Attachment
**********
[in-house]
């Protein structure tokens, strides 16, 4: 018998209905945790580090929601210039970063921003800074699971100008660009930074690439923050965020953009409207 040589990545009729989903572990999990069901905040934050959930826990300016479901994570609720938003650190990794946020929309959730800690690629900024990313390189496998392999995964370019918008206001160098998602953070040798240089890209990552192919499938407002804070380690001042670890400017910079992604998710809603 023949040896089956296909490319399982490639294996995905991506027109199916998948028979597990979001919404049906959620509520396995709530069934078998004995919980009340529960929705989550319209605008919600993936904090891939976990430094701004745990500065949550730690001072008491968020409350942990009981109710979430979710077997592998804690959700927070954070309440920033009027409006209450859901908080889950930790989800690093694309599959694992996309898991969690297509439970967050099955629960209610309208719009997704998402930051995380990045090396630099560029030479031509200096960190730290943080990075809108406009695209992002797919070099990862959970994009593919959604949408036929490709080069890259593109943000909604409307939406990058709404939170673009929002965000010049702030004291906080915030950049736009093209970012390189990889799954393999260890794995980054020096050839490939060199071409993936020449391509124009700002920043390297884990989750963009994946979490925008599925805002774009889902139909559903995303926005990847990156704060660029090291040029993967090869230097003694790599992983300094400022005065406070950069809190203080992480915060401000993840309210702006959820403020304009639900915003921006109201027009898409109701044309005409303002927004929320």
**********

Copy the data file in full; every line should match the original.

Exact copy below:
[in-house]
């Protein structure tokens, strides 16, 4: 018998209905945790580090929601210039970063921003800074699971100008660009930074690439923050965020953009409207 040589990545009729989903572990999990069901905040934050959930826990300016479901994570609720938003650190990794946020929309959730800690690629900024990313390189496998392999995964370019918008206001160098998602953070040798240089890209990552192919499938407002804070380690001042670890400017910079992604998710809603 023949040896089956296909490319399982490639294996995905991506027109199916998948028979597990979001919404049906959620509520396995709530069934078998004995919980009340529960929705989550319209605008919600993936904090891939976990430094701004745990500065949550730690001072008491968020409350942990009981109710979430979710077997592998804690959700927070954070309440920033009027409006209450859901908080889950930790989800690093694309599959694992996309898991969690297509439970967050099955629960209610309208719009997704998402930051995380990045090396630099560029030479031509200096960190730290943080990075809108406009695209992002797919070099990862959970994009593919959604949408036929490709080069890259593109943000909604409307939406990058709404939170673009929002965000010049702030004291906080915030950049736009093209970012390189990889799954393999260890794995980054020096050839490939060199071409993936020449391509124009700002920043390297884990989750963009994946979490925008599925805002774009889902139909559903995303926005990847990156704060660029090291040029993967090869230097003694790599992983300094400022005065406070950069809190203080992480915060401000993840309210702006959820403020304009639900915003921006109201027009898409109701044309005409303002927004929320």